There are variations of each of these color schemes, and again, as artists, it's necessary to experiment, but when choosing color schemes for your paintings, these three color scheme theories are the most commonly used. It's also important to note that artworks are rarely limited to only a specific color scheme! Think of color schemes as your base coat/the broad strokes. From there, you'll add many more layers of colors to add details and depth to your work. And this is, of course, not to say that you can't create something beautiful with just 2-3 colors!
The analogous color scheme uses colors that are next to each other on the color wheel. One color is used as a dominant color, while others are used to enhance the scheme. For example, if red is chosen as the dominant color, pinks and/or oranges would be used to enrich the dominant color.
The complementary color scheme uses two colors that are opposite each other on the color wheel. This scheme is intrinsically high-contrast as it pairs a warm color (reds, oranges, or yellows) with a cool color (greens, blues, or purples, respectively).
Triadic color schemes are the most popular among artists because it provides a strong visual contrast of colors while retaining color richness and harmony. It's not as contrasting as the complementary scheme, so it contains a better balance of colors.
And finally, the tetradic (or double complementary) color scheme is the most diverse because it uses two complementary color pairs, but it's equally difficult to harmonize. Generally speaking, a dominant color is chosen, then the remaining three colors are used to highlight in order to create a better balance.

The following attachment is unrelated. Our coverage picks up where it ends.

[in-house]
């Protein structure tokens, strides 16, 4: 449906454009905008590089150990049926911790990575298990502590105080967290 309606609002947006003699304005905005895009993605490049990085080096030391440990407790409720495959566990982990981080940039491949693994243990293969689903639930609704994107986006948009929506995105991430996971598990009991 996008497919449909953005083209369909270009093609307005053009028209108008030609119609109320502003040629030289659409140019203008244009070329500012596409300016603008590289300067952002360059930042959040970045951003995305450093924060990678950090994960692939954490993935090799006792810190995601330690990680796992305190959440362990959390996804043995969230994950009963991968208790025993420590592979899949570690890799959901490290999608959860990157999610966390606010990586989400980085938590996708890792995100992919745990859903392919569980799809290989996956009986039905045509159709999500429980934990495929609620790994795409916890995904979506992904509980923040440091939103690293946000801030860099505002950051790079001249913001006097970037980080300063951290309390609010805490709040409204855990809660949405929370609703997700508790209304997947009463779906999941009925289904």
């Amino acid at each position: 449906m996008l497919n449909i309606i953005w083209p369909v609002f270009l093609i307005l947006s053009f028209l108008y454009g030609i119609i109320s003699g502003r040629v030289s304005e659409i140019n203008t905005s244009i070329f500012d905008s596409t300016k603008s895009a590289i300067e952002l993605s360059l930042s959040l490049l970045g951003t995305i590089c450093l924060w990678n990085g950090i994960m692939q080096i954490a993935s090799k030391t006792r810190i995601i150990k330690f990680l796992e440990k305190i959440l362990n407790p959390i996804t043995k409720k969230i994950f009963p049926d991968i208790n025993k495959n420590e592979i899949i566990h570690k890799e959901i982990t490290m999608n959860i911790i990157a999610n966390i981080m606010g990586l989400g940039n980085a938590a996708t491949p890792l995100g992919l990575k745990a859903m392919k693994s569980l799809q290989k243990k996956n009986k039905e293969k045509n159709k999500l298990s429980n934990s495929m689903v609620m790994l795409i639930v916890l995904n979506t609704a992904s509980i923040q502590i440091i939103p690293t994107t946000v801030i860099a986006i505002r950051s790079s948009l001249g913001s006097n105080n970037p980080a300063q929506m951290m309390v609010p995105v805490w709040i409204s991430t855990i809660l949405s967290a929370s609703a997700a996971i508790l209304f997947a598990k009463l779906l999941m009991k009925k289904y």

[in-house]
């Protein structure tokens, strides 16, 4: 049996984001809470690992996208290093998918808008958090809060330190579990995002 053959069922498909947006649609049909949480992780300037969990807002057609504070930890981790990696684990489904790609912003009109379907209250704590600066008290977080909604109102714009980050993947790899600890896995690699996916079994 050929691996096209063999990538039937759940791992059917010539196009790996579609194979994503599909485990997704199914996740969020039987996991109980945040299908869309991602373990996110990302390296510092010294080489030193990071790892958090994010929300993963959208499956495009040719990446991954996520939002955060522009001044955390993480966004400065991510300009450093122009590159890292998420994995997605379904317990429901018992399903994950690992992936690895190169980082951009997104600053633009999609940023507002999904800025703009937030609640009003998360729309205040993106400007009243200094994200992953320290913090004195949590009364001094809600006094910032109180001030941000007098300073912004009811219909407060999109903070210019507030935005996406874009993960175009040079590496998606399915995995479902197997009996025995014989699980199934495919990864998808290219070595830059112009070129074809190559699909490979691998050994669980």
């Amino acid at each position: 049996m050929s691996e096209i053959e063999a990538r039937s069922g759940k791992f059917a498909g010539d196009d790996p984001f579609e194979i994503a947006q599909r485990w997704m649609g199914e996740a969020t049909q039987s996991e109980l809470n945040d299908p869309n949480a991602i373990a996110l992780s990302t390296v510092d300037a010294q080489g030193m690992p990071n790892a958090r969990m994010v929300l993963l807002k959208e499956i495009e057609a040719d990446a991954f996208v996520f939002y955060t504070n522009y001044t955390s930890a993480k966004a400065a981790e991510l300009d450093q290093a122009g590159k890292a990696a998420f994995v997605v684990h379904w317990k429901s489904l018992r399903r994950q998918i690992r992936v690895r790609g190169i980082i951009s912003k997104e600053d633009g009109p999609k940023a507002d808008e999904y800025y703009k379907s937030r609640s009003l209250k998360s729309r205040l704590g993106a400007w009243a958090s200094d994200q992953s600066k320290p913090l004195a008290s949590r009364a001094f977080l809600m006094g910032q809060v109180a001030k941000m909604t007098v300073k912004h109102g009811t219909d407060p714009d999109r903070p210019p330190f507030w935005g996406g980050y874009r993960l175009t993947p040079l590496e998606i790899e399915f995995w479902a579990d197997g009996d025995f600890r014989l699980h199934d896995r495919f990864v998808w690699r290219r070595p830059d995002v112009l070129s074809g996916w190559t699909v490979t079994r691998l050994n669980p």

When it comes to color theory and evoking emotions through color, we often hear about warm or cool colors, but not much beyond that. The warm colors (yellow, orange, and red) make us think of the sun or fire. They're brighter and bolder than the cool colors, and they tend to be connected to things like love, passion, the sun, caution, and radiance. The cool colors (green, blue, and purple), on the other hand, are thought to evoke feelings of calm, youth, growth, and ice.
And this is the point where I feel that the word "theory" really comes into play because although colors (and how we use them) can convey feelings, those feelings are subjective. While the color blue can evoke feelings of calm, does a painting of a stormy blue sky do the same?
Honestly, regardless of whether you're consciously trying to convey emotions through your color choices or you just want to paint something pretty, color wheels and color mixing are an excellent way to experiment with your paints and to learn more about your color combinations. As someone who loves blending colors for galaxies and night skies, creating color wheels have helped me explore the different properties of my paints and explore color combinations that I might otherwise not have considered--creating color wheels are definitely not limited to the primary colors!
Hope you enjoyed this little breakdown on color theory and color wheels, and stay tuned for the next post on getting to know your paints which will explore tint, tone, and shade!